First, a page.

I recently took an author friend of mine from California on a tour of Concord, Massachusetts, including a visit to Nathaniel Hawthorne’s house, “Wayside.” (How could I not? He’s the namesake of the central character in my trilogy, Nathaniel Hawthorne Flowers.) As we left, I gazed, not for the first time, upon the stone outside the barn which bears the plaque reading:
It reminded me, again, of reading Colson Whitehead’s novel, The Underground Railroad, in which slaves from the Southern states were shuttled through vast distances of tunnels to the North and Canada. A fictional metaphor, obviously, but there was a real underground railroad populated with people’s homes where black people were sheltered and fed en route. Wayside was one such.
I was reminded once more of The Underground Railroad when I opened today’s New York Times Book Review, which features Whitehead’s new book, The Nickel Boys. Like its predecessor, it’s a historical novel concerned with the American white man’s oppression, belittling and gruesome brutalization of American blacks – this time young boys.
I will read The Nickel Boys because I believe it’s important to gain every perspective possible on our country’s intolerance and racial issues – especially in light of the abject racism personified by the man named Trump. But I wondered why Whitehead chose to write about his subject in fiction. A while back I read Killers of the Flower Moon by David Grann, a nonfiction book on white oppression and inconceivable cruelty of the Osage tribe of Native American Indians. It was a powerful and galling portrayal of men possessed of the most base human qualities.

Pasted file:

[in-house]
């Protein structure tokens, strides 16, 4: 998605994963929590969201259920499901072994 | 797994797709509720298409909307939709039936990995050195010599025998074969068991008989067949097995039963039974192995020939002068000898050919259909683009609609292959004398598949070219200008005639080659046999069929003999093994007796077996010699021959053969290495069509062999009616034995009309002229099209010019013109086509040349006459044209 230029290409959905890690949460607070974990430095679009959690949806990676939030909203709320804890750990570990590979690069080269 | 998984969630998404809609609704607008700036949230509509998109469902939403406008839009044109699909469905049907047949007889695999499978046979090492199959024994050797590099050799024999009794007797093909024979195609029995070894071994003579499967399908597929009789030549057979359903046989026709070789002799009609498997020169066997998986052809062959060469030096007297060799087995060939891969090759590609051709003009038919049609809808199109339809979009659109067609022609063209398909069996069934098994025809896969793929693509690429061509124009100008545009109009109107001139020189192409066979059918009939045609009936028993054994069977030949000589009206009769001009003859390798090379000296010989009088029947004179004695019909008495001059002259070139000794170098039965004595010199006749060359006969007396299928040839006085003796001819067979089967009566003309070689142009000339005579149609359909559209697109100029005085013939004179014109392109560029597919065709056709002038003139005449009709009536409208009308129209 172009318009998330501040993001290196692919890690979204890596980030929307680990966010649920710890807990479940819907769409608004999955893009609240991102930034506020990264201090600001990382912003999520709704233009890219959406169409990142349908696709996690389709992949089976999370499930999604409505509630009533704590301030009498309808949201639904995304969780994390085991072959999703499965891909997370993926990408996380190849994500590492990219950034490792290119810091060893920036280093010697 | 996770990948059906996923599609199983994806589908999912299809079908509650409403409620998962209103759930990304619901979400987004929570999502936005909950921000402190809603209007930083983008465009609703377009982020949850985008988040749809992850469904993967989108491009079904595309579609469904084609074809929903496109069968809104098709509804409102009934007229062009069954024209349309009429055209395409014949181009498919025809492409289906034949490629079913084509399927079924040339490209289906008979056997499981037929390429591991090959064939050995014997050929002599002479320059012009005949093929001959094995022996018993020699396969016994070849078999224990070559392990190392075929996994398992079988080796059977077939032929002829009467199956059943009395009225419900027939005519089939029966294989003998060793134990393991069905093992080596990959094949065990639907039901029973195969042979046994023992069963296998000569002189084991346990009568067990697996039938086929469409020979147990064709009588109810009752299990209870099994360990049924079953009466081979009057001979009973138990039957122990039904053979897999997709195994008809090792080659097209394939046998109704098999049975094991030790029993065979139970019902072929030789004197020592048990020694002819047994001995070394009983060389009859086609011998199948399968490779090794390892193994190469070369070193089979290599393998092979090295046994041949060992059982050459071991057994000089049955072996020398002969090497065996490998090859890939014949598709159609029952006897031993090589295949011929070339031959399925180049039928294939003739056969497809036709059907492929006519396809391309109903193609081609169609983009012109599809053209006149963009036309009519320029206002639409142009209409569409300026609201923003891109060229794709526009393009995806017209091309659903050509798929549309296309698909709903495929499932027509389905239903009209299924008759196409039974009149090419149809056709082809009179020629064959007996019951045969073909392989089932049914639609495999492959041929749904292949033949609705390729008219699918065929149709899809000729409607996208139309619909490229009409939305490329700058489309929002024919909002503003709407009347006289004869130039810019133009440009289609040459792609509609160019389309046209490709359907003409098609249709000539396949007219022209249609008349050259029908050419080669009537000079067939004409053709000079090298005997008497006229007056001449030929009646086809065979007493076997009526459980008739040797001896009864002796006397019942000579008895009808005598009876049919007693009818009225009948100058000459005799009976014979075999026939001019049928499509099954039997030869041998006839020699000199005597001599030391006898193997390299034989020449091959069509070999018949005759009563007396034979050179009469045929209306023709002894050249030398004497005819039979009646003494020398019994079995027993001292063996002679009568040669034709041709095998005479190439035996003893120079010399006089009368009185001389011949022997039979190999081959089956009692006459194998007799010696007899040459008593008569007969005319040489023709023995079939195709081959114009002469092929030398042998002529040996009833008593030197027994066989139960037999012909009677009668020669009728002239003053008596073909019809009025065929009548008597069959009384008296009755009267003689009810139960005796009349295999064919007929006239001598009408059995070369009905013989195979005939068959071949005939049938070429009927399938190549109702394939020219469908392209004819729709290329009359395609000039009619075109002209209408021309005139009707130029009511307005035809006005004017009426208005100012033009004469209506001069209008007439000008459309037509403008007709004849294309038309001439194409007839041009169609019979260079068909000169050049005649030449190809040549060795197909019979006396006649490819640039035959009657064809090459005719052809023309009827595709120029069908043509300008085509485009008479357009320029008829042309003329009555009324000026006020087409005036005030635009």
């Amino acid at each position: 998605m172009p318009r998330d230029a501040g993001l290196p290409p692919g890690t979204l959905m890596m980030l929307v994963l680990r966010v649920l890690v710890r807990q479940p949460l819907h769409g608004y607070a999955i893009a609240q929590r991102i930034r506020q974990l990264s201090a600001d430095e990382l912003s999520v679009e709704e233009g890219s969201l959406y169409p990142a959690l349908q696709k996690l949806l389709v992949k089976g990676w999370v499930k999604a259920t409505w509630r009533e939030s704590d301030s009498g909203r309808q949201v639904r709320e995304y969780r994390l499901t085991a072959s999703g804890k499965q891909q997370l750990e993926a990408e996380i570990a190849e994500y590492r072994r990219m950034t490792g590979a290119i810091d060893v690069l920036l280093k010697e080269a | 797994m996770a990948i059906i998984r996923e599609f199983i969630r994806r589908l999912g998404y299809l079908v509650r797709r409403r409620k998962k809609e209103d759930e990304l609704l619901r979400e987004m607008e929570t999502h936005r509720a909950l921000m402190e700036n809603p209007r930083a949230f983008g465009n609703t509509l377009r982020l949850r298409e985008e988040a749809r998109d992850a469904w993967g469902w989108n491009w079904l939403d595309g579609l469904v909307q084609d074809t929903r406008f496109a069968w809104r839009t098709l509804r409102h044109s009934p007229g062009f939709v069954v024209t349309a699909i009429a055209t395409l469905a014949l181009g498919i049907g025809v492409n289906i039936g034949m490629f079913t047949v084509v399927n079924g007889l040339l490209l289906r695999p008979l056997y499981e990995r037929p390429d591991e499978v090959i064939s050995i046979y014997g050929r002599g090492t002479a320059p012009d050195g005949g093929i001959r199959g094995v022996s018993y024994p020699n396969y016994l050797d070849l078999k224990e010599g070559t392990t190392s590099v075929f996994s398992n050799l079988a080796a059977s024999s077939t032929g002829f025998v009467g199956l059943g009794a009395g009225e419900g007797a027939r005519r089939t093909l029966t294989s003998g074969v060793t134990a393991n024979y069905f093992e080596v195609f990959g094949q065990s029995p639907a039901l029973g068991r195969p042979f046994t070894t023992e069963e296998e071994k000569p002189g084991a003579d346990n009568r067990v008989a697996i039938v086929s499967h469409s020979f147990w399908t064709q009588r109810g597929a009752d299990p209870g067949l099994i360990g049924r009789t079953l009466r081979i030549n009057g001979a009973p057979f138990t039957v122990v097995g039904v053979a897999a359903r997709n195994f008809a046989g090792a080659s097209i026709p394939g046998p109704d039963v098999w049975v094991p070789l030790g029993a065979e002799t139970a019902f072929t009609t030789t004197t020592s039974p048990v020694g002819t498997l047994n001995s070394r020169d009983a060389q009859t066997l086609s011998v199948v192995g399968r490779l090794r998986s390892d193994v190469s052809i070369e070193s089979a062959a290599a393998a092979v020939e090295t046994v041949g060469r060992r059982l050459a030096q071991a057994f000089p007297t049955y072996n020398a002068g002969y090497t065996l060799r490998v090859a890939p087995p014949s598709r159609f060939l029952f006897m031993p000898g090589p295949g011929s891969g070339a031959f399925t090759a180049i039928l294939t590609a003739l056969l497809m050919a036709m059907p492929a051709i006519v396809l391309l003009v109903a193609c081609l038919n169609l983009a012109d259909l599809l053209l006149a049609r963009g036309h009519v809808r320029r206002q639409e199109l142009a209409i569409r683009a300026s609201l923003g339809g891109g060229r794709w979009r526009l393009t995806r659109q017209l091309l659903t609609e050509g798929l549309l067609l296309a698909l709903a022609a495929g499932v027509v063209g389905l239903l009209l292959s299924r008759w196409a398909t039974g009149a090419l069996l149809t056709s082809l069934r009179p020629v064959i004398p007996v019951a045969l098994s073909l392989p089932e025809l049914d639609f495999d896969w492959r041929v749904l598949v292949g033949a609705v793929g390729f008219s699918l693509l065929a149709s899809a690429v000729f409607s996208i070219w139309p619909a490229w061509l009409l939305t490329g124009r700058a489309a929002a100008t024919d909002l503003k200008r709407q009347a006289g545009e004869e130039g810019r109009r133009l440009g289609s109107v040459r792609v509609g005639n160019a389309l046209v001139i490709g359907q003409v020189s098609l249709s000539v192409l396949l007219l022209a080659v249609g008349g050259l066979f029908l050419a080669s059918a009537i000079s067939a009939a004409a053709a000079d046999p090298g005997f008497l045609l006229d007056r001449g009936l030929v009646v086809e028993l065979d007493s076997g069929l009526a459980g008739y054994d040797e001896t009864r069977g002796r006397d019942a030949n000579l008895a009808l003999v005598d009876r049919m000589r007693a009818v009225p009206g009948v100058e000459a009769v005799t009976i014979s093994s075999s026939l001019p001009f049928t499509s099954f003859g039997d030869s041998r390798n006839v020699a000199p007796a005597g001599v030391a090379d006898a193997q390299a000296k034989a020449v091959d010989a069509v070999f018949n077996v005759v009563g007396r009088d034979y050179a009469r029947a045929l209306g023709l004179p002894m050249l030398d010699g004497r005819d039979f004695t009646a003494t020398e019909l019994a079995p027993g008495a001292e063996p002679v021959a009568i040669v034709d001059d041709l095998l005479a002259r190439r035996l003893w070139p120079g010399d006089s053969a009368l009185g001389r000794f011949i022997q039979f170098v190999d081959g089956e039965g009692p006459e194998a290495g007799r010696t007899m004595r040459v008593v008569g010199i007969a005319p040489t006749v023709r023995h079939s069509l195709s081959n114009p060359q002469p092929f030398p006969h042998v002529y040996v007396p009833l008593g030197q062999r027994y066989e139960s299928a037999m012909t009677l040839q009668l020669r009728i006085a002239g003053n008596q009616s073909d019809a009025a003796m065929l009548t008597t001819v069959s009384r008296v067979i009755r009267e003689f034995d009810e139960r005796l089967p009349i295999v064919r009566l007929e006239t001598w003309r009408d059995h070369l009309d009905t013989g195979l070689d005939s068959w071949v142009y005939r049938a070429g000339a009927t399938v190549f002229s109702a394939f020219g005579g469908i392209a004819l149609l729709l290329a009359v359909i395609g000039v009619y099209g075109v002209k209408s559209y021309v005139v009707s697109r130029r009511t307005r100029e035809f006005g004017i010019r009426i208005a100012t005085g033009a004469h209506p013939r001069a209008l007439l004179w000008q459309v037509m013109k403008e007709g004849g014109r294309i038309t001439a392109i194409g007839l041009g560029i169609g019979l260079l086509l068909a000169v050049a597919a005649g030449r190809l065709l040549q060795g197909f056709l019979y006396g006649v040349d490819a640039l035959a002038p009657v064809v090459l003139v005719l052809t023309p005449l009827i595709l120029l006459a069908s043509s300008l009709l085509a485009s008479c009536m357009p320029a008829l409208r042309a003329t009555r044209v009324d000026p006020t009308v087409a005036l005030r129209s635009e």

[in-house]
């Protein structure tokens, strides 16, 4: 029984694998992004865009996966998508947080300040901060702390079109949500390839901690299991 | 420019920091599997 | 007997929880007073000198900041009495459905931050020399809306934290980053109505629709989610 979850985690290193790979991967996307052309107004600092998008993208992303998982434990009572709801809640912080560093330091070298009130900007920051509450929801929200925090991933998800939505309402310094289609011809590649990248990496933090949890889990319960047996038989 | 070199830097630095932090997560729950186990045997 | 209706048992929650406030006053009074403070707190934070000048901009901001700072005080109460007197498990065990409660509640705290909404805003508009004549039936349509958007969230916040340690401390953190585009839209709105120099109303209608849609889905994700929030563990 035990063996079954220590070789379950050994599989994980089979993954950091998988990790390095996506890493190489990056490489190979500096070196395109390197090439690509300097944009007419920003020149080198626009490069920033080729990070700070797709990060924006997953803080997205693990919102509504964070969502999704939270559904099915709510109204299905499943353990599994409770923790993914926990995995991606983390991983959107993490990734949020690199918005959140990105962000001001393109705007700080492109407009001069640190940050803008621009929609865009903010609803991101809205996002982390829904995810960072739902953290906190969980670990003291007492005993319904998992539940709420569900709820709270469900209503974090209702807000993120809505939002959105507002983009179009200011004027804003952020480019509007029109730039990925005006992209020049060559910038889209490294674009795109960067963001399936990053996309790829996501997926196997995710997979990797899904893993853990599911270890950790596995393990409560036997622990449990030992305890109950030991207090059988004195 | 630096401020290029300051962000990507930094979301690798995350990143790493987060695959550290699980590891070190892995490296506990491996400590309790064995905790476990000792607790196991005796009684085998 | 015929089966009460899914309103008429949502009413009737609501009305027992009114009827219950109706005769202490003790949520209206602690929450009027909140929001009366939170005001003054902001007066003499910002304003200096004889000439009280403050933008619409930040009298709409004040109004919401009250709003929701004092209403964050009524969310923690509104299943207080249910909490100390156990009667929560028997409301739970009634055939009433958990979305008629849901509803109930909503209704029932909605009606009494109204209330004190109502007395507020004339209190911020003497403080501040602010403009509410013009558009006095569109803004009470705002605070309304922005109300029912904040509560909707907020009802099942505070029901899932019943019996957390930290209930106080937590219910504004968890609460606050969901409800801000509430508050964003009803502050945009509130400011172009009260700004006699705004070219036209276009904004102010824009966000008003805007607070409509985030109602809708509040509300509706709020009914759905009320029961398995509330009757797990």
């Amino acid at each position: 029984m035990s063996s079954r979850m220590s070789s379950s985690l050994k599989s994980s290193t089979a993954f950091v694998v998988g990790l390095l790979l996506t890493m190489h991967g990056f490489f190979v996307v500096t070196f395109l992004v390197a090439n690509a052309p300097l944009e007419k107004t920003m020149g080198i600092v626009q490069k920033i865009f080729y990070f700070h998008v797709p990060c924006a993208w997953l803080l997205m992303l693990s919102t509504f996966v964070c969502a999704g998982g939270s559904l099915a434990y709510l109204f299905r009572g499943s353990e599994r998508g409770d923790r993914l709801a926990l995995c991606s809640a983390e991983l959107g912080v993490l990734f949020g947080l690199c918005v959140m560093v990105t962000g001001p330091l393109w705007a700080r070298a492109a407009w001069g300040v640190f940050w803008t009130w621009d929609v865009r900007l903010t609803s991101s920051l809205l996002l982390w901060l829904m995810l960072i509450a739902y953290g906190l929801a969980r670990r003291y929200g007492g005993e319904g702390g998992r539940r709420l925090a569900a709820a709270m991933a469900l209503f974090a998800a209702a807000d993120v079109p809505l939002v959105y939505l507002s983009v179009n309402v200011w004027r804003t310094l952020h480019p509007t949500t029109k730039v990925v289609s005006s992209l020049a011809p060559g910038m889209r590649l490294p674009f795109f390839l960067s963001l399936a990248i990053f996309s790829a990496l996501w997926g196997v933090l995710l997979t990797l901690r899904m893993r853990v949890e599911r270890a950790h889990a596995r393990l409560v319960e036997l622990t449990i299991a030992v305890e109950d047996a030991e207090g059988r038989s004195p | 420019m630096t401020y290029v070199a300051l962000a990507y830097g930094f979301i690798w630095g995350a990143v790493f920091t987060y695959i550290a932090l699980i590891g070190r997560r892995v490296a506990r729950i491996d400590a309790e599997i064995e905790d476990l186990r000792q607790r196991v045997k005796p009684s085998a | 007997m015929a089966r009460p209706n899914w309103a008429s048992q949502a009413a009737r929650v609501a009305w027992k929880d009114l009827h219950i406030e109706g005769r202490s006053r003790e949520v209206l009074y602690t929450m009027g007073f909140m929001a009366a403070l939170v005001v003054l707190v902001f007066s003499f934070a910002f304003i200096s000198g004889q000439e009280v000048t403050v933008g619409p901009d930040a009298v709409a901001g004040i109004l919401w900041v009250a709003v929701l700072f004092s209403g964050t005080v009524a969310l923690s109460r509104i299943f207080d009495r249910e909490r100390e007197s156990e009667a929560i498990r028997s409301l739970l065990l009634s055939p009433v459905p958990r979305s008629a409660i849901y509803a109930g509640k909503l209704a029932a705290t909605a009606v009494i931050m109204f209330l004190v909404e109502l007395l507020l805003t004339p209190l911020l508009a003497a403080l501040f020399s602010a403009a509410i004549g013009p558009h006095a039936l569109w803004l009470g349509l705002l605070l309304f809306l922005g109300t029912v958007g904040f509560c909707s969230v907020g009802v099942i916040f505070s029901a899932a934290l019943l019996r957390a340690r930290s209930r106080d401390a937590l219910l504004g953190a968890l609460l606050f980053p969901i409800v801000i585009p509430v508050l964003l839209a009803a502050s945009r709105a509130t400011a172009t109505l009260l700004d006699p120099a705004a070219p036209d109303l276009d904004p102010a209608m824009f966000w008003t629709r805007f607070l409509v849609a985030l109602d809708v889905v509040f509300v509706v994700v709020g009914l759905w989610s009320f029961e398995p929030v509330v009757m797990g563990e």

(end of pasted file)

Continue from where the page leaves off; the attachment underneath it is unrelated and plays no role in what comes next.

So why would Whitehead choose to fictionalize these true stories? Well, because he’s a storyteller of the first caliber. Being possessed of a fine imagination means weaving the basic facts from the whole cloth of true events, and in my experience such fictionalizing is unavoidable. Moreover, creating one’s own characters allows the novelist to explore their thoughts and feelings in ways nonfiction cannot (or at least should not). The characters become dimensional, more than names, and have the potential to live in our memories for a long time.
For me in the 1960s, it’s the difference between seeing WHITES ONLY signs in a Biloxi, Mississippi bus station as contrasted with reading John Howard Griffin’s Black Like Me (although that was nonfiction, but written from his own experiences). Which, of course, raises yet another question: how can a white American possibly imagine what it’s like to be a Black American? Griffin wanted to find out. Whitehead’s stories help us get about as close as we can.